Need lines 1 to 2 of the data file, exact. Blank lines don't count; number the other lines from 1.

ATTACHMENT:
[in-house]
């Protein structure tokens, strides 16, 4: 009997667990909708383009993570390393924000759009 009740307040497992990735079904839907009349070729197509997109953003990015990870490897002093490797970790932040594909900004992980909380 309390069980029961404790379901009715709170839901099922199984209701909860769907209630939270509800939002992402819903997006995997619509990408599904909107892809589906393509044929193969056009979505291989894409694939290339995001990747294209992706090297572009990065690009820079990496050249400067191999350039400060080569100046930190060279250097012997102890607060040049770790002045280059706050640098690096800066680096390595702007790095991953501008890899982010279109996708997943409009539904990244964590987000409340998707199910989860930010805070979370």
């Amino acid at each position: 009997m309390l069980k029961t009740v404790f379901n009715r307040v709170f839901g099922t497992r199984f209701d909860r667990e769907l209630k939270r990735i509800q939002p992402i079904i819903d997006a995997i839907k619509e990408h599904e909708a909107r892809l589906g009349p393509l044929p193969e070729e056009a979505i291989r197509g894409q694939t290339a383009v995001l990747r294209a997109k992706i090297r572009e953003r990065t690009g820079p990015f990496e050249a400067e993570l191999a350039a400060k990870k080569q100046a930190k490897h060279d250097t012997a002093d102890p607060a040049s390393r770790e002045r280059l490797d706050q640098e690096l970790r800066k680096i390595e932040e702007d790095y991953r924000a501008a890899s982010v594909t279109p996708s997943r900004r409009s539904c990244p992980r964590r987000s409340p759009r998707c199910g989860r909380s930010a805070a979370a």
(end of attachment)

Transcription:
[in-house]
């Protein structure tokens, strides 16, 4: 009997667990909708383009993570390393924000759009 009740307040497992990735079904839907009349070729197509997109953003990015990870490897002093490797970790932040594909900004992980909380 309390069980029961404790379901009715709170839901099922199984209701909860769907209630939270509800939002992402819903997006995997619509990408599904909107892809589906393509044929193969056009979505291989894409694939290339995001990747294209992706090297572009990065690009820079990496050249400067191999350039400060080569100046930190060279250097012997102890607060040049770790002045280059706050640098690096800066680096390595702007790095991953501008890899982010279109996708997943409009539904990244964590987000409340998707199910989860930010805070979370």